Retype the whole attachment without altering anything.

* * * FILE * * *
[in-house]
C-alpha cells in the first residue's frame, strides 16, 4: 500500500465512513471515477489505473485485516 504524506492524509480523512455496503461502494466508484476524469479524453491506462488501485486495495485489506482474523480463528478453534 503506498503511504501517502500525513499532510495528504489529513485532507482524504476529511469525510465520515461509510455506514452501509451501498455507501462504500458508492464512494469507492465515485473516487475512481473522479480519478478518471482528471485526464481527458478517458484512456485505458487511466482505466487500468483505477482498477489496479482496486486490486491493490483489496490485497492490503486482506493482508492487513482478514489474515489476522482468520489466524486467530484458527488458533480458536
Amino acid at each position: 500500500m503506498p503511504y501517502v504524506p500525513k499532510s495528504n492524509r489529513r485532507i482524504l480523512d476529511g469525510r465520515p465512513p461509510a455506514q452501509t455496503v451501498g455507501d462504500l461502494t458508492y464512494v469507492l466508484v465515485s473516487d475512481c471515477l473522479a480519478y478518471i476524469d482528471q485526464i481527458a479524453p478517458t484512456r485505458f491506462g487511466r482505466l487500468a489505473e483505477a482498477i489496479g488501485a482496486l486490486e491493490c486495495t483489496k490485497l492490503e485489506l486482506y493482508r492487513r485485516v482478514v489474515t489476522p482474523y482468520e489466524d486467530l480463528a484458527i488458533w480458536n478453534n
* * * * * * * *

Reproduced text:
[in-house]
C-alpha cells in the first residue's frame, strides 16, 4: 500500500465512513471515477489505473485485516 504524506492524509480523512455496503461502494466508484476524469479524453491506462488501485486495495485489506482474523480463528478453534 503506498503511504501517502500525513499532510495528504489529513485532507482524504476529511469525510465520515461509510455506514452501509451501498455507501462504500458508492464512494469507492465515485473516487475512481473522479480519478478518471482528471485526464481527458478517458484512456485505458487511466482505466487500468483505477482498477489496479482496486486490486491493490483489496490485497492490503486482506493482508492487513482478514489474515489476522482468520489466524486467530484458527488458533480458536
Amino acid at each position: 500500500m503506498p503511504y501517502v504524506p500525513k499532510s495528504n492524509r489529513r485532507i482524504l480523512d476529511g469525510r465520515p465512513p461509510a455506514q452501509t455496503v451501498g455507501d462504500l461502494t458508492y464512494v469507492l466508484v465515485s473516487d475512481c471515477l473522479a480519478y478518471i476524469d482528471q485526464i481527458a479524453p478517458t484512456r485505458f491506462g487511466r482505466l487500468a489505473e483505477a482498477i489496479g488501485a482496486l486490486e491493490c486495495t483489496k490485497l492490503e485489506l486482506y493482508r492487513r485485516v482478514v489474515t489476522p482474523y482468520e489466524d486467530l480463528a484458527i488458533w480458536n478453534n